Warning: This might be the weirdest tangent to ever open a movie review for Shredder Orpheus, so, please, hang on to your brain stems and keep your heart medicine at the ready, things are about to get extremely kooky around here. And here we go: It's been three weeks now and I still can't seem to find a single box of Shredded Wheat at my local supermarket. Each week I cruise on by the cereal aisle, only to find barren shelves where my beloved Shredded Wheat should be. Is there some kind of Shredded Wheat shortage?, I would repeatedly ask myself as I went home empty-handed. What gives, man? All I know is, I would like to consume some Shredded Wheat with mouth some time in the not so distant future. In a strange coincidence, I was watching Conan O'Brien interview John C. Reily (a.k.a. Dr. Steve Brule) the other night, and Johnny C. was telling Coco all about this time when he and a bunch of friends in South Chicago stole around five hundred boxes of Sugar Corn Pops from a freight train that was stationed at a nearby railway yard. I thought, wow, it's too bad it wasn't Shredded Wheat, or else I would I asked them to send over a box. I know, John's cereal heist probably occurred way back in the 1970s, but still, I really could use some Shredded Wheat right about now.
A couple hours after the interview was over, I sat down to watch Robert McGinley's Shredder Orpheus, a film about... Well, I get to that in a minute.
Somewhere near the end of the film, skate punks/industrial music enthusiasts Scratch (Linda Severt) and Razoreus (Marshall Reid) are tooling around The Grey Zone, when all of a sudden, they stumble upon a truck. Actually, I'm not sure they stumbled across the truck; in fact, I think the whole thing was pre-planned (they crave "real carbohydrates"). Either way, Scratch and Razoreus break into the truck, bust open the boxes in the back, and take away the merchandise. The end.
What's that? You wanna know what was in the back of the truck? Oh, I thought it was obvious. Okay, you ready? It was carrying tons of Shredded motherfuckin' Wheat!!! Can you believe that? Shredded Wheat. Two no good skate punks/industrial music enthusiasts (who love to shred it up in parking garages) are probably the reason I can't find any Shredded Wheat at the supermarket. I know, Scratch and Razoreus' cereal heist occurred in The Grey Zone way back in the late 1980s, but still, I really could use some Shredded Wheat right about now.
Surreal cereal-based serendipity aside, I can say, without an ounce of hyperbole, that Shredder Orpheus is one of the greatest films of all-time.
Utterly unique, totally awesome and cool as fuck, the amount of enrichment my aura experienced as it bathed in this film cannot be discounted.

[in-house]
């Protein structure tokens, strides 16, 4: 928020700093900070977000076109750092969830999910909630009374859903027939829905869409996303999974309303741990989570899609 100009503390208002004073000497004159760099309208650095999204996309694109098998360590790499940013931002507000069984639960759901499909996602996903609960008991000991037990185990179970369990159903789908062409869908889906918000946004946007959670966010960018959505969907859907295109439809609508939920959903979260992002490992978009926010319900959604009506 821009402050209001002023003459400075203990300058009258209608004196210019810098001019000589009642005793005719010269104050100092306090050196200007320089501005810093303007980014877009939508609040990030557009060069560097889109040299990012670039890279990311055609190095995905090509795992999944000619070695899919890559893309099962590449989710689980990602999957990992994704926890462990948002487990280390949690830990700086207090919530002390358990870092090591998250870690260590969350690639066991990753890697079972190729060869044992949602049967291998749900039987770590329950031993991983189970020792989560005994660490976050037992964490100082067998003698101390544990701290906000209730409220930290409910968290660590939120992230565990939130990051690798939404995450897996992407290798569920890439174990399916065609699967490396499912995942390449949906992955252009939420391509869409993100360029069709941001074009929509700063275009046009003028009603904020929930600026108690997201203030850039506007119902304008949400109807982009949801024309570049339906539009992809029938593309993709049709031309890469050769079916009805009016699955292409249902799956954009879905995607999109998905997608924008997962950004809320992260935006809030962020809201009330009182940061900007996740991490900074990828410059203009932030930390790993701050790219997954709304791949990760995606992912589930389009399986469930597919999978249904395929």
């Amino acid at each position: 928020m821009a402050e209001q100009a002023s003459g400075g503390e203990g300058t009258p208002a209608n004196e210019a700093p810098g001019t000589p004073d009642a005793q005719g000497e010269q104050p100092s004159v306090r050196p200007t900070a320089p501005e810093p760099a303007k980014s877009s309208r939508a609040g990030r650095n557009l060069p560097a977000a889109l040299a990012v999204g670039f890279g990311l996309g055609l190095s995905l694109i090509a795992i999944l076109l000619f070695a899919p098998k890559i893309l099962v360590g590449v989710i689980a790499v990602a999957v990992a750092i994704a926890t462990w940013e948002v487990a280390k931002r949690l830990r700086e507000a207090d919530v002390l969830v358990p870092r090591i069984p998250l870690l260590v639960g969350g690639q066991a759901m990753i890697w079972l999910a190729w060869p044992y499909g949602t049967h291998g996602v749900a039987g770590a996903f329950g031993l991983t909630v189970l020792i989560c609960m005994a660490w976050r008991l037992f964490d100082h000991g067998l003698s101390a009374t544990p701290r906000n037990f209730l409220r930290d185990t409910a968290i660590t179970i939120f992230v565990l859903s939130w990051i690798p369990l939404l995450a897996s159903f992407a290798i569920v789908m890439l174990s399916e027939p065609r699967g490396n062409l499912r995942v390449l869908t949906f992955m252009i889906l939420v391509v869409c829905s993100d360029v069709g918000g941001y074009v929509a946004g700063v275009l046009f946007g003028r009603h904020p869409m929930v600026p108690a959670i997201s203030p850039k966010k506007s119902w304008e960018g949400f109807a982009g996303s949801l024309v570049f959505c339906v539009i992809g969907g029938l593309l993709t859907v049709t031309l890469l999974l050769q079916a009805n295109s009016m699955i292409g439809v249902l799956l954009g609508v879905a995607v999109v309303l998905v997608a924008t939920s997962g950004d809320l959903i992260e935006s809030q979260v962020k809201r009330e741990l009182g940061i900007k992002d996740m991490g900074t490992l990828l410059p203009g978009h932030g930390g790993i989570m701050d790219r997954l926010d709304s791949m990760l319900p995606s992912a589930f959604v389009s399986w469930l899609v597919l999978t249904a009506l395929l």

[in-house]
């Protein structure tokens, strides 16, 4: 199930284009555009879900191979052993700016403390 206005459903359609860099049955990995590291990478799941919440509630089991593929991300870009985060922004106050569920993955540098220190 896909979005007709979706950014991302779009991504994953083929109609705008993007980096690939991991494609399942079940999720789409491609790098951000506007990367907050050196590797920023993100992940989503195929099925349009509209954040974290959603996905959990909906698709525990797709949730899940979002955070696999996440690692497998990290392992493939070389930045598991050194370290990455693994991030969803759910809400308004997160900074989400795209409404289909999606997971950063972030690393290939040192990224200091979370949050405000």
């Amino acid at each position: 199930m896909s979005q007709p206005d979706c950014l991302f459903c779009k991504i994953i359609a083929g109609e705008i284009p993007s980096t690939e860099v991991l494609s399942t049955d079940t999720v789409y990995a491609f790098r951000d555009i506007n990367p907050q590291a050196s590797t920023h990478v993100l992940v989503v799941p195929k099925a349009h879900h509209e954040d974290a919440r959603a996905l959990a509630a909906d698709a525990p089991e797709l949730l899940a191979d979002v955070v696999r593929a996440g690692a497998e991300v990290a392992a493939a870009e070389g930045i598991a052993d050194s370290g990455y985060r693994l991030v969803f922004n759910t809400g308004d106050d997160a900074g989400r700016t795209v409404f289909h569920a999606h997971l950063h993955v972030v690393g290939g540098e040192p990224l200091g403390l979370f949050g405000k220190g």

Sure, the film looks like a veiled excuse to film people doing skateboard tricks in a dystopian landscape ruled by a sinister television station, but it has a lot to say about mass media, the afterlife, love, youth culture and corporate mind control.
I'm not sure if this is some kind of record, but the amount of time it took Shredder Orpheus to win me over was ridiculous. I mean, the second the film starts and the film's title (written in Dr. Caligari-friendly font) appears over top a static background, I knew I had made the right choice.
The film opens with a paralyzed skateboarder named Axel (Steven Jesse Bernstein) cursing at the corporate headquarters of the Euthanasia Broadcast Network (EBN). A veteran of the Contra drug war in Central America, Axel is the film's on again, off again narrator, and introduces us the unique world we're about to enter. Specifically, "The Grey Zone," five acres of metal shipping containers masquerading as low cost housing, where the aforementioned Scratch, a vegan percussionist, and Razoreus, an expert shoplifter, live their lives on the edge.
Part of this edge-like existence involves going to see their favourite band, The Shredders, play live at the Trash Bin Club. Well, they sort of go see them. They can't afford to get in, so they usually hang out around the back and peek in through an unguarded door. I did the same at a Laibach show once back in the day, so this scene rang true; only, I could afford to buy tickets, it's just that I wasn't old enough to get in.
Playing in front of a screen projecting a pile of wiggling worms, The Shredders, lead by Orpheus (Robert McGinley), and with Ministry's Bill Rieflin on drums, rock out with a sound reminiscent of The Sisters of Mercy (his vocal style is Andrew Eldritch-esque). The band also comes equipped with back-up dancers, one of which is Orpheus' girlfriend, Eurydice (Megan Murphy), a well-eyebrowed brunette in pointy boots and a black tutu-style dress.
As their playing a song, which is about worms (the projection playing behind them is very apt), a guy in the audience starts filming Eurydice with a video camera. This annoys Orpheus, who eventually jumps in the crowd and puts a stop to it. But not before the cameraman gets some great shots of Eurydice's legs in fishnet stockings and those pointy boots I mentioned earlier.